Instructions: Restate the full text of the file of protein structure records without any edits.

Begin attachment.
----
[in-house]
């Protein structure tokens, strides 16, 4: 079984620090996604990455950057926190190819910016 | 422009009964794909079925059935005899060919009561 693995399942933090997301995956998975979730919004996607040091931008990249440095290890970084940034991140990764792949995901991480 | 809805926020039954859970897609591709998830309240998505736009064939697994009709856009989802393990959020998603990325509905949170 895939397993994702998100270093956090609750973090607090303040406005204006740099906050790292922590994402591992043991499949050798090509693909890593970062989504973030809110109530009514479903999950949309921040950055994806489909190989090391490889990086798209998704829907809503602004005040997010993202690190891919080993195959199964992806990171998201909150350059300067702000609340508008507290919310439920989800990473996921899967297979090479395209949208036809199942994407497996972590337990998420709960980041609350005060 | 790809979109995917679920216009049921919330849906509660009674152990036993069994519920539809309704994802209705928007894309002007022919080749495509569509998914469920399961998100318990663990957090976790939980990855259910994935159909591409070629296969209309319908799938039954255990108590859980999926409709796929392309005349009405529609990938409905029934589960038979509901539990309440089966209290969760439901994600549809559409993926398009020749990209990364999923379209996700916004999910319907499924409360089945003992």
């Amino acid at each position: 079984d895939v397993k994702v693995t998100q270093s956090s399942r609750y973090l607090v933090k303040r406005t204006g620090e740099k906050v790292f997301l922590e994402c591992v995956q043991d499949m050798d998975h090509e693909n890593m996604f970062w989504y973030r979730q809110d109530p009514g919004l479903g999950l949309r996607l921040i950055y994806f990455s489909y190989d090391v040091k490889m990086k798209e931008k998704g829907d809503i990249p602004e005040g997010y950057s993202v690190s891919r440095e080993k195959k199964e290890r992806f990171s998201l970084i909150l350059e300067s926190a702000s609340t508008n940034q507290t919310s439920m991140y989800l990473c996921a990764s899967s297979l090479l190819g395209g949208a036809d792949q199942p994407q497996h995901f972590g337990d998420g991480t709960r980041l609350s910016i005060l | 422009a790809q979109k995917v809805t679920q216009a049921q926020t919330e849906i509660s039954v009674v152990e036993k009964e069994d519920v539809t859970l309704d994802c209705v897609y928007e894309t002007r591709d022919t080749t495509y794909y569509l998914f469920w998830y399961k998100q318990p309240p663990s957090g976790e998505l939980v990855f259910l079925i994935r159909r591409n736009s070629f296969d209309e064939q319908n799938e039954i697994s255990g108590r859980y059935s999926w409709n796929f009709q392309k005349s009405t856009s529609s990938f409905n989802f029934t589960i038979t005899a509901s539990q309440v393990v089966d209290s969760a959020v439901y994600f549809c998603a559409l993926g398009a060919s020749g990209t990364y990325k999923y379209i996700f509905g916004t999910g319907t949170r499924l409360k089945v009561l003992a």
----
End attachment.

[in-house]
């Protein structure tokens, strides 16, 4: 079984620090996604990455950057926190190819910016 | 422009009964794909079925059935005899060919009561 693995399942933090997301995956998975979730919004996607040091931008990249440095290890970084940034991140990764792949995901991480 | 809805926020039954859970897609591709998830309240998505736009064939697994009709856009989802393990959020998603990325509905949170 895939397993994702998100270093956090609750973090607090303040406005204006740099906050790292922590994402591992043991499949050798090509693909890593970062989504973030809110109530009514479903999950949309921040950055994806489909190989090391490889990086798209998704829907809503602004005040997010993202690190891919080993195959199964992806990171998201909150350059300067702000609340508008507290919310439920989800990473996921899967297979090479395209949208036809199942994407497996972590337990998420709960980041609350005060 | 790809979109995917679920216009049921919330849906509660009674152990036993069994519920539809309704994802209705928007894309002007022919080749495509569509998914469920399961998100318990663990957090976790939980990855259910994935159909591409070629296969209309319908799938039954255990108590859980999926409709796929392309005349009405529609990938409905029934589960038979509901539990309440089966209290969760439901994600549809559409993926398009020749990209990364999923379209996700916004999910319907499924409360089945003992």
């Amino acid at each position: 079984d895939v397993k994702v693995t998100q270093s956090s399942r609750y973090l607090v933090k303040r406005t204006g620090e740099k906050v790292f997301l922590e994402c591992v995956q043991d499949m050798d998975h090509e693909n890593m996604f970062w989504y973030r979730q809110d109530p009514g919004l479903g999950l949309r996607l921040i950055y994806f990455s489909y190989d090391v040091k490889m990086k798209e931008k998704g829907d809503i990249p602004e005040g997010y950057s993202v690190s891919r440095e080993k195959k199964e290890r992806f990171s998201l970084i909150l350059e300067s926190a702000s609340t508008n940034q507290t919310s439920m991140y989800l990473c996921a990764s899967s297979l090479l190819g395209g949208a036809d792949q199942p994407q497996h995901f972590g337990d998420g991480t709960r980041l609350s910016i005060l | 422009a790809q979109k995917v809805t679920q216009a049921q926020t919330e849906i509660s039954v009674v152990e036993k009964e069994d519920v539809t859970l309704d994802c209705v897609y928007e894309t002007r591709d022919t080749t495509y794909y569509l998914f469920w998830y399961k998100q318990p309240p663990s957090g976790e998505l939980v990855f259910l079925i994935r159909r591409n736009s070629f296969d209309e064939q319908n799938e039954i697994s255990g108590r859980y059935s999926w409709n796929f009709q392309k005349s009405t856009s529609s990938f409905n989802f029934t589960i038979t005899a509901s539990q309440v393990v089966d209290s969760a959020v439901y994600f549809c998603a559409l993926g398009a060919s020749g990209t990364y990325k999923y379209i996700f509905g916004t999910g319907t949170r499924l409360k089945v009561l003992a």